phys documents (dragged) 36

phys documents (dragged) 36 - Chapter 9 Transport phenomena...

Info iconThis preview shows page 1. Sign up to view the full content.

View Full Document Right Arrow Icon
This is the end of the preview. Sign up to access the rest of the document.

Unformatted text preview: Chapter 9 Transport phenomena 9.1 Mathematical introduction An important relation is: if X is a quantity of a volume element which travels from position r to r + dr in a time dt, the total differential dX is then given by: dX = X X X dX X X X X X dx + dy + dz + dt = vx + vy + vz + x y z t dt x y z t X dX = + (v dt t d dt )X . t Xd3 V + X(v n )d2 A operator are: rot grad = 0 div rotv = 0 This results in general to: From this follows that also holds: Xd3 V = where the volume V is surrounded by surface A. Some properties of the div(v ) = divv + grad v div(u v ) = v (rotu ) - u (rotv ) div grad = 2 rot(v ) = rotv + (grad) v rot rotv = grad divv - 2 v 2 v ( 2 v1 , 2 v2 , 2 v3 ) Here, v is an arbitrary vector field and an arbitrary scalar field. Some important integral theorems are: Gauss: Stokes for a scalar field: Stokes for a vector field: This results in: Ostrogradsky: (v n )d2 A = ( et )ds = (v et )ds = (divv )d3 V (n grad)d2 A (rotv n )d2 A (rotv n )d2 A = 0 (n v )d2 A = (n )d2 A = (rotv )d3 A (grad)d3 V ds. Here, the orientable surface d2 A is limited by the Jordan curve 9.2 Conservation laws On a volume work two types of forces: 1. The force f0 on each volume element. For gravity holds: f0 = g. 2. Surface forces working only on the margins: t. For these holds: t = n T, where T is the stress tensor. ...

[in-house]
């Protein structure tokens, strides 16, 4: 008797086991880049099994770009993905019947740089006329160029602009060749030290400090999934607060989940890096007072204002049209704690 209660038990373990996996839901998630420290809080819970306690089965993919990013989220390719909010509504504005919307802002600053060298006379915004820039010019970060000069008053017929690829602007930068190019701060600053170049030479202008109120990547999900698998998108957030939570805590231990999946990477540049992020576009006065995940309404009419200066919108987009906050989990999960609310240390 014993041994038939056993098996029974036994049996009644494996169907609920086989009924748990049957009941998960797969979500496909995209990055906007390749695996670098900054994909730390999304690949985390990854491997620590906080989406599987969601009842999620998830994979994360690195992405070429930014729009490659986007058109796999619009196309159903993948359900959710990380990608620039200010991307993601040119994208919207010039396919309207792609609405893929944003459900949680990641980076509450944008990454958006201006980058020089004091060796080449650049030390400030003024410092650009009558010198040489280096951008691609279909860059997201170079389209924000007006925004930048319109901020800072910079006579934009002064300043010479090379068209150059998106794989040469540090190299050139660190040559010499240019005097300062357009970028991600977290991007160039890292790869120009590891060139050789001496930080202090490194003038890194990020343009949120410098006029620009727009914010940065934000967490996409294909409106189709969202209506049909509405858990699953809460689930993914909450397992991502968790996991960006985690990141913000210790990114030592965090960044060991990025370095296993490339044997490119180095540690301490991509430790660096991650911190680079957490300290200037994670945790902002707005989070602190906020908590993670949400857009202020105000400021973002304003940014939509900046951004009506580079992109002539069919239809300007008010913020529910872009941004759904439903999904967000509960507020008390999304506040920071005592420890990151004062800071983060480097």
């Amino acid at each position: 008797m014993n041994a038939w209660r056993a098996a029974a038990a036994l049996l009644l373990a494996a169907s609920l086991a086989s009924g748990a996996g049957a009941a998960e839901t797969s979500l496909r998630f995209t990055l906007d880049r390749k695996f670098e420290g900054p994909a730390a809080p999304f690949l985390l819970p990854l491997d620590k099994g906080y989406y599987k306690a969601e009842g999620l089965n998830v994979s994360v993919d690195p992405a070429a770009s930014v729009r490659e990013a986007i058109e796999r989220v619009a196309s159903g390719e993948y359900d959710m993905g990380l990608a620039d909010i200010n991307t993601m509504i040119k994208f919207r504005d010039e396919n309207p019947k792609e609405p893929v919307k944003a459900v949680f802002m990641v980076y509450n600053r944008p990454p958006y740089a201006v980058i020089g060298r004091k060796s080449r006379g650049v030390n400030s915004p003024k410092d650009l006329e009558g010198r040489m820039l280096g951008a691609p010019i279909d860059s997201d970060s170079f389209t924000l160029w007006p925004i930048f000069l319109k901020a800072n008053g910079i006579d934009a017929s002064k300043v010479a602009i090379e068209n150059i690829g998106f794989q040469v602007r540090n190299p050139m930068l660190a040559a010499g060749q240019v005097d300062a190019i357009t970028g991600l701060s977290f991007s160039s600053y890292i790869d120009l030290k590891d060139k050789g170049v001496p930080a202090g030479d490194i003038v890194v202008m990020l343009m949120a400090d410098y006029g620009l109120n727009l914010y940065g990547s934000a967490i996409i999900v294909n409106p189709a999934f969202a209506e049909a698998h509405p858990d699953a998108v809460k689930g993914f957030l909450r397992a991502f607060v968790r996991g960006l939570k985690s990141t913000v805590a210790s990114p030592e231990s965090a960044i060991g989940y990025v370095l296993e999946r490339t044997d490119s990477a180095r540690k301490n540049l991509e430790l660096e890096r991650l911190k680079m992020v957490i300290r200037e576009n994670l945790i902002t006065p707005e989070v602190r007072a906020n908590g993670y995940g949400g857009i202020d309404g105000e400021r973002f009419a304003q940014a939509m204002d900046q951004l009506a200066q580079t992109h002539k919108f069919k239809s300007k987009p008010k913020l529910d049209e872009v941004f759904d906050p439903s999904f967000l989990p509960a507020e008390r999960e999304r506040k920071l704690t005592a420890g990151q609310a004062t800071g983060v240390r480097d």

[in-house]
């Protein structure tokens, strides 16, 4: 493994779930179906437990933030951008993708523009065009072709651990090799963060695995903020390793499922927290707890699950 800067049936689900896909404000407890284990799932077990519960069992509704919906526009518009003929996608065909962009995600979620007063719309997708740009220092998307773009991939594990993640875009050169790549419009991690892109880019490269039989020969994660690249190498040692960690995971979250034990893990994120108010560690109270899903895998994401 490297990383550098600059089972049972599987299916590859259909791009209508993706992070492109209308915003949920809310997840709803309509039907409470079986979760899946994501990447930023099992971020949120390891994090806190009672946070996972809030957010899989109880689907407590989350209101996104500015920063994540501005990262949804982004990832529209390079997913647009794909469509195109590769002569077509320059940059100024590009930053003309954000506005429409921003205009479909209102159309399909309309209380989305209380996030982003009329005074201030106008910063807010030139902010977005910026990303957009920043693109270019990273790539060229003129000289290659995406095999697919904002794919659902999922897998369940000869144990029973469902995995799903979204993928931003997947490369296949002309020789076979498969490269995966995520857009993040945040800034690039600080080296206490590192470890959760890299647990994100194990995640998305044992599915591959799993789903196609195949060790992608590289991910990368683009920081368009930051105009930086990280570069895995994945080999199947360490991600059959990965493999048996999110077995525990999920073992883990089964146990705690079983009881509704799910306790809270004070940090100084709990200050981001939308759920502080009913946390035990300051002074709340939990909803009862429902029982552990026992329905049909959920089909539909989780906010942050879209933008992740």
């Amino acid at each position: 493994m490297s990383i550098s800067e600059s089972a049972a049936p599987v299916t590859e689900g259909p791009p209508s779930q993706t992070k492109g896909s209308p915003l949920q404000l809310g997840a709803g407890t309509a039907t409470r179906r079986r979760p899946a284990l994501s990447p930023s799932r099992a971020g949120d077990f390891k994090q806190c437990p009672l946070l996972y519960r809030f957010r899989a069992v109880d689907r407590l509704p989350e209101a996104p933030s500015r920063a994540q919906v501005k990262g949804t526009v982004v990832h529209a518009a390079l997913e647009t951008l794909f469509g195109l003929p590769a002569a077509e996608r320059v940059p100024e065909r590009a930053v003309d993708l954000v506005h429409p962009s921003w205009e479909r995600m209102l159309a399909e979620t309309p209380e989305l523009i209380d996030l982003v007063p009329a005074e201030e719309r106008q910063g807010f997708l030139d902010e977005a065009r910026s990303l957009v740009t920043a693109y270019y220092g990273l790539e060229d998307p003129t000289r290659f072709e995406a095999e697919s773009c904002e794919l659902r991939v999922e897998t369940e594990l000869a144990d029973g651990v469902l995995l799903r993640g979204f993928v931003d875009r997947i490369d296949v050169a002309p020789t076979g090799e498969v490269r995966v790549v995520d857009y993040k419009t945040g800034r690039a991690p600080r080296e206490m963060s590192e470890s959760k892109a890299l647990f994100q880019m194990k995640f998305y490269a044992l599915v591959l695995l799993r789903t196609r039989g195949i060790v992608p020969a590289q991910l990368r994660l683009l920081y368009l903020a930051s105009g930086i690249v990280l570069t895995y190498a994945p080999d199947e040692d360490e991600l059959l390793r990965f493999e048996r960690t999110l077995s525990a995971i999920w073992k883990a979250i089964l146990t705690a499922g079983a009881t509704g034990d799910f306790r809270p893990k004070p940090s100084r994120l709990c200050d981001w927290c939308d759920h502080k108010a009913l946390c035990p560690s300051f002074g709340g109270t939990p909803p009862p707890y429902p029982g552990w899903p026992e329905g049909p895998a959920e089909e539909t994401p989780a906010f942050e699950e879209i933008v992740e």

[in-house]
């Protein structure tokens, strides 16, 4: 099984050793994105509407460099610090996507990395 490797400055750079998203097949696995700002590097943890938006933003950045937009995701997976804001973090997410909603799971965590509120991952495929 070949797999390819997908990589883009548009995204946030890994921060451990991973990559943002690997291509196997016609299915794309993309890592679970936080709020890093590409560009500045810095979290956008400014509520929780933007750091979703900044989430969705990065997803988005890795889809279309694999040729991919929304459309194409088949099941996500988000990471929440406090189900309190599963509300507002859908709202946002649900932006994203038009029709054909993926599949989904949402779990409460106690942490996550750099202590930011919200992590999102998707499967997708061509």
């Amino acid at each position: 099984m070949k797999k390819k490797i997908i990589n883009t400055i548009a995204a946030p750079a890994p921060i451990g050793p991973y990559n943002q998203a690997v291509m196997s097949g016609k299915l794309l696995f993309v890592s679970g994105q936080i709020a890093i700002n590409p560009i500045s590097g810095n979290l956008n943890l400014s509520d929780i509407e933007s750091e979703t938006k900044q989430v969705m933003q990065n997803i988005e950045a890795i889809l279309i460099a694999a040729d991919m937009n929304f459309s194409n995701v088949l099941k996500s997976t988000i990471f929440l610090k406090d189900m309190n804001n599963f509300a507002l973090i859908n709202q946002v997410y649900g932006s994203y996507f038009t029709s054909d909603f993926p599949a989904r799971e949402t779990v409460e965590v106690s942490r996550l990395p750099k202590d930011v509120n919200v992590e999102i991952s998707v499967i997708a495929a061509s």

View Full Document

This note was uploaded on 11/16/2010 for the course ENGR 201 taught by Professor Elder during the Spring '10 term at Blinn College.

Ask a homework question - tutors are online